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Improving survey response rates from parents in school-based research using a multi-level approach

Schilpzand, Elizabeth J., Sciberras, Emma, Efron, Daryl, Anderson, Vicki and Nicholson, Jan M. 2015, Improving survey response rates from parents in school-based research using a multi-level approach, PLoS one, vol. 10, no. 5, pp. 1-11, doi: 10.1371/journal.pone.0126950.

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Title Improving survey response rates from parents in school-based research using a multi-level approach
Author(s) Schilpzand, Elizabeth J.
Sciberras, Emma
Efron, Daryl
Anderson, Vicki
Nicholson, Jan M.
Journal name PLoS one
Volume number 10
Issue number 5
Article ID e0126950
Start page 1
End page 11
Total pages 11
Publisher PLoS
Place of publication San Francisco, Calif.
Publication date 2015
ISSN 1932-6203
Keyword(s) Child
Community-Based Participatory Research
Faculty
Female
Humans
Longitudinal Studies
Male
Parents
Schools
Surveys and Questionnaires
Summary BACKGROUND: While schools can provide a comprehensive sampling frame for community-based studies of children and their families, recruitment is challenging. Multi-level approaches which engage multiple school stakeholders have been recommended but few studies have documented their effects. This paper compares the impact of a standard versus enhanced engagement approach on multiple indicators of recruitment: parent response rates, response times, reminders required and sample characteristics.

METHODS: Parents and teachers were distributed a brief screening questionnaire as a first step for recruitment to a longitudinal study, with two cohorts recruited in consecutive years (cohort 1 2011, cohort 2 2012). For cohort 2, additional engagement strategies included the use of pre-notification postcards, improved study materials, and recruitment progress graphs provided to school staff. Chi-square and t-tests were used to examine cohort differences.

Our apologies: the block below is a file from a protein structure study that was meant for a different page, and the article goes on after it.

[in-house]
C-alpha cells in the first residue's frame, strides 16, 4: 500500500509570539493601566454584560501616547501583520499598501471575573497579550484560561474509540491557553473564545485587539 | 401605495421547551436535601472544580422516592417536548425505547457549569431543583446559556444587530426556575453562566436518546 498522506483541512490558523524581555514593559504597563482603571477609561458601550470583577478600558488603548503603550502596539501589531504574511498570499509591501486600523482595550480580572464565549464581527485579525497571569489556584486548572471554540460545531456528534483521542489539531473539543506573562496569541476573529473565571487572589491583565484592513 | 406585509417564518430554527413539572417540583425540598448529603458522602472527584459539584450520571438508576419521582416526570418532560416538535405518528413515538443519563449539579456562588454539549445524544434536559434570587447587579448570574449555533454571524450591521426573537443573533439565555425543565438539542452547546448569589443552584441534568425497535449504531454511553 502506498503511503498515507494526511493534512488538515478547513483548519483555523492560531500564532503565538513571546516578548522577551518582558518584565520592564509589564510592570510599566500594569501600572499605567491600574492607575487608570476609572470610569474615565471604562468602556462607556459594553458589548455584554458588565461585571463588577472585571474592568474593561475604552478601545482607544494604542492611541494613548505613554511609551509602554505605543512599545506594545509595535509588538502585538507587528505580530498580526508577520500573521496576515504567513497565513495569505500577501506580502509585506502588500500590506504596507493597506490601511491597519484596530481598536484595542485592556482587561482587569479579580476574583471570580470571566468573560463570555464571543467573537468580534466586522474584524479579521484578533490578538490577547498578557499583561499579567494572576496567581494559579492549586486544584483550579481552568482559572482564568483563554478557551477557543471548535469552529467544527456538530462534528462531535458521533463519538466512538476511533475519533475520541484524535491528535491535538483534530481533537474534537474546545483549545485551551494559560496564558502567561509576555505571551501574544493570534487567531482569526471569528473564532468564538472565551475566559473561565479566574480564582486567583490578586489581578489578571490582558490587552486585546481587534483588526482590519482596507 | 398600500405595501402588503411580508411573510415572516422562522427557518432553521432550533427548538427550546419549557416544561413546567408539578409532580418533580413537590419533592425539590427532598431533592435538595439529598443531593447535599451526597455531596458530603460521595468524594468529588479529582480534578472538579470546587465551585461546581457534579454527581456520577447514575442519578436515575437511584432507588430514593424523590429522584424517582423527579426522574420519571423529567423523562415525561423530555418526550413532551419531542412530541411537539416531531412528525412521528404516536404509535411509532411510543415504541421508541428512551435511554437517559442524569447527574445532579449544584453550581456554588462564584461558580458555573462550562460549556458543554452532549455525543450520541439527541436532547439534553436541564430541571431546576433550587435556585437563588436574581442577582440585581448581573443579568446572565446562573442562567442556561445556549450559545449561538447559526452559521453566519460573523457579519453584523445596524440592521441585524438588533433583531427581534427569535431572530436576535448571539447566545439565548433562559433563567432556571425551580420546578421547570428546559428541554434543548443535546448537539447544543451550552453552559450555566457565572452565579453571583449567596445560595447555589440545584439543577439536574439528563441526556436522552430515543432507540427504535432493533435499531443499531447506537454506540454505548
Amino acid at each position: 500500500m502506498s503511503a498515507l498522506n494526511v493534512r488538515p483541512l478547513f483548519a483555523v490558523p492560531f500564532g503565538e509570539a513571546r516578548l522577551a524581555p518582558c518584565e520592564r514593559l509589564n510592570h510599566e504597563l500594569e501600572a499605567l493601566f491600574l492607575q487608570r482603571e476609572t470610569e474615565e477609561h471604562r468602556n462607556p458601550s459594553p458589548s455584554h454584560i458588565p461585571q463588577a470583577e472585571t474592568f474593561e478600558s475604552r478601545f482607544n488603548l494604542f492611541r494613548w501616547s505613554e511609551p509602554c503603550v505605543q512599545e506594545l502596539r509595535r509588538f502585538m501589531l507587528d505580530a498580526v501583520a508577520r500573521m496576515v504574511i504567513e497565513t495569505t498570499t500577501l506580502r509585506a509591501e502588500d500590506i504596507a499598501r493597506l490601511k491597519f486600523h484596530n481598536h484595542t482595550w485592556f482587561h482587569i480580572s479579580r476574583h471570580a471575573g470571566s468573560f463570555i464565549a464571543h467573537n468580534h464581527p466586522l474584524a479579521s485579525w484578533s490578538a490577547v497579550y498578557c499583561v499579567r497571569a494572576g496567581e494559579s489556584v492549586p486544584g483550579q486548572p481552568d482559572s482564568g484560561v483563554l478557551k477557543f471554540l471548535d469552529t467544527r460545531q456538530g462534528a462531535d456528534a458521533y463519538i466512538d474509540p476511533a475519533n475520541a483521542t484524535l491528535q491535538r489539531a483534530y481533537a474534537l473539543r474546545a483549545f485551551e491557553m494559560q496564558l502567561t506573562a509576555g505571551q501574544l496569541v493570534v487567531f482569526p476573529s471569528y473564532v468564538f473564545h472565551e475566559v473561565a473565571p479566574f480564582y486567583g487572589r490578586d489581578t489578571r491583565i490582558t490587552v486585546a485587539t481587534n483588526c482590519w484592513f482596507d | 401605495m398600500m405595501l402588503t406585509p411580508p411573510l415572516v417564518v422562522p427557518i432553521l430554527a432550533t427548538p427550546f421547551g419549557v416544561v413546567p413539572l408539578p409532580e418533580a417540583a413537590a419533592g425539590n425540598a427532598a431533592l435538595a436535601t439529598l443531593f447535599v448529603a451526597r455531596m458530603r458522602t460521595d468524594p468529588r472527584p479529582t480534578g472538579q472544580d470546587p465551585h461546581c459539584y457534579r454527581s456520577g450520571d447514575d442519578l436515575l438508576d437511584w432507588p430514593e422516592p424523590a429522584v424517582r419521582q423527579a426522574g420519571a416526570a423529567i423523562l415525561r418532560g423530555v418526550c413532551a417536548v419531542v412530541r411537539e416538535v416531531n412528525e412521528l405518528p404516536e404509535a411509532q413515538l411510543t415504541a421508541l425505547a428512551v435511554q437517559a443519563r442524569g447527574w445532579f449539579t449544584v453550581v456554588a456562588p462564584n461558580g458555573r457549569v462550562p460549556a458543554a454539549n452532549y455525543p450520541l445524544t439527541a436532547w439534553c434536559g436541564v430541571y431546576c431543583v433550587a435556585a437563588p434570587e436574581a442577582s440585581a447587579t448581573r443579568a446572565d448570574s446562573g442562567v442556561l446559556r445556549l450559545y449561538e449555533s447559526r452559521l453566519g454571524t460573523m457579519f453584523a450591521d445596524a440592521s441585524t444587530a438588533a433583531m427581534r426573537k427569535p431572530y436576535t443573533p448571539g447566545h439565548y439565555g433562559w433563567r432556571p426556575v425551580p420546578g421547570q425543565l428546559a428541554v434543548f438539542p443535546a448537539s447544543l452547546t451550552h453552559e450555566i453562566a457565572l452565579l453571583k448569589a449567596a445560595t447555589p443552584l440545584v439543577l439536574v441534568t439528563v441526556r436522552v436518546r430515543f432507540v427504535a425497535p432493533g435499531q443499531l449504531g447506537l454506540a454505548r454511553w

RESULTS: Compared to cohort 1, a higher proportion of cohort 2 parents responded to the survey (76% versus 69%; p < 0.001), consented to participate (71% versus 56%; p < 0.001), agreed to teacher participation (90% versus 82%; p < 0.001) and agreed to follow-up contact (91% versus 80%; p < 0.001). Fewer cohort 2 parents required reminders (52% versus 63%; p < 0.001), and cohort 2 parents responded more promptly than cohort 1 parents (mean difference: 19.4 days, 95% CI: 18.0 to 20.9, p < 0.001).

CONCLUSION: These results illustrate the value of investing in a relatively simple multi-level strategy to maximise parent response rates, and potentially reduce recruitment time and costs.
Language eng
DOI 10.1371/journal.pone.0126950
Field of Research 170109 Personality, Abilities and Assessment
170102 Developmental Psychology and Ageing
111403 Paediatrics
MD Multidisciplinary
Socio Economic Objective 920501 Child Health
Copyright notice ©2015, The Authors
Free to Read? Yes
Use Rights Creative Commons Attribution licence
Persistent URL http://hdl.handle.net/10536/DRO/DU:30079143

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Every reasonable effort has been made to ensure that permission has been obtained for items included in DRO. If you believe that your rights have been infringed by this repository, please contact drosupport@deakin.edu.au.